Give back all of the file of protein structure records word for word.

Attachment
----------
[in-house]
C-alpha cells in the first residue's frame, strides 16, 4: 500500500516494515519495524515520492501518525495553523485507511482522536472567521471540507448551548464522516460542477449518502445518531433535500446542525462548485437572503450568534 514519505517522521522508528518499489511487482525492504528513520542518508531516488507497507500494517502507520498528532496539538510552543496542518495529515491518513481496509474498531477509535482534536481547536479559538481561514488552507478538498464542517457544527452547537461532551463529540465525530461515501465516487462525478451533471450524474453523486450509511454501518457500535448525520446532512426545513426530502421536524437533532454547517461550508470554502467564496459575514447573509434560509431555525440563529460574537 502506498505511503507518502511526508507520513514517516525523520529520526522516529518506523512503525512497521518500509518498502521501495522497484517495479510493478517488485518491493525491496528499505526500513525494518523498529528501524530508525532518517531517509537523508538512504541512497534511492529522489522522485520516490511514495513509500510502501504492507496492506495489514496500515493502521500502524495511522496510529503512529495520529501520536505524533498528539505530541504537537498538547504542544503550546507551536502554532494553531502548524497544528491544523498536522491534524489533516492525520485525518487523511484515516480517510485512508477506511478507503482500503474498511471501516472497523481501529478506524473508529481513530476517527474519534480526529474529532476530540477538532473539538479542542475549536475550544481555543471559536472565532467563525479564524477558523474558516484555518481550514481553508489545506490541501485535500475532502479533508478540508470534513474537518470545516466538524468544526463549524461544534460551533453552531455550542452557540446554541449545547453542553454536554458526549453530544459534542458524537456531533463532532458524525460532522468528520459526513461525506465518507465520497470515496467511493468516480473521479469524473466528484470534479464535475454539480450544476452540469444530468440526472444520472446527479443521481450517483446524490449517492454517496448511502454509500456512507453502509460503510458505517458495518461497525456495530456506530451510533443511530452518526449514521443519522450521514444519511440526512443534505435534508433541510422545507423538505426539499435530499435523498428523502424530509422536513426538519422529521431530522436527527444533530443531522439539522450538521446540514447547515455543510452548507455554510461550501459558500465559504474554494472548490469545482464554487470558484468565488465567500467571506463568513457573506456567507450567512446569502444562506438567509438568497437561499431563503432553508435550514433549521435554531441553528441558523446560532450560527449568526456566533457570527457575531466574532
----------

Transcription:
[in-house]
C-alpha cells in the first residue's frame, strides 16, 4: 500500500516494515519495524515520492501518525495553523485507511482522536472567521471540507448551548464522516460542477449518502445518531433535500446542525462548485437572503450568534 514519505517522521522508528518499489511487482525492504528513520542518508531516488507497507500494517502507520498528532496539538510552543496542518495529515491518513481496509474498531477509535482534536481547536479559538481561514488552507478538498464542517457544527452547537461532551463529540465525530461515501465516487462525478451533471450524474453523486450509511454501518457500535448525520446532512426545513426530502421536524437533532454547517461550508470554502467564496459575514447573509434560509431555525440563529460574537 502506498505511503507518502511526508507520513514517516525523520529520526522516529518506523512503525512497521518500509518498502521501495522497484517495479510493478517488485518491493525491496528499505526500513525494518523498529528501524530508525532518517531517509537523508538512504541512497534511492529522489522522485520516490511514495513509500510502501504492507496492506495489514496500515493502521500502524495511522496510529503512529495520529501520536505524533498528539505530541504537537498538547504542544503550546507551536502554532494553531502548524497544528491544523498536522491534524489533516492525520485525518487523511484515516480517510485512508477506511478507503482500503474498511471501516472497523481501529478506524473508529481513530476517527474519534480526529474529532476530540477538532473539538479542542475549536475550544481555543471559536472565532467563525479564524477558523474558516484555518481550514481553508489545506490541501485535500475532502479533508478540508470534513474537518470545516466538524468544526463549524461544534460551533453552531455550542452557540446554541449545547453542553454536554458526549453530544459534542458524537456531533463532532458524525460532522468528520459526513461525506465518507465520497470515496467511493468516480473521479469524473466528484470534479464535475454539480450544476452540469444530468440526472444520472446527479443521481450517483446524490449517492454517496448511502454509500456512507453502509460503510458505517458495518461497525456495530456506530451510533443511530452518526449514521443519522450521514444519511440526512443534505435534508433541510422545507423538505426539499435530499435523498428523502424530509422536513426538519422529521431530522436527527444533530443531522439539522450538521446540514447547515455543510452548507455554510461550501459558500465559504474554494472548490469545482464554487470558484468565488465567500467571506463568513457573506456567507450567512446569502444562506438567509438568497437561499431563503432553508435550514433549521435554531441553528441558523446560532450560527449568526456566533457570527457575531466574532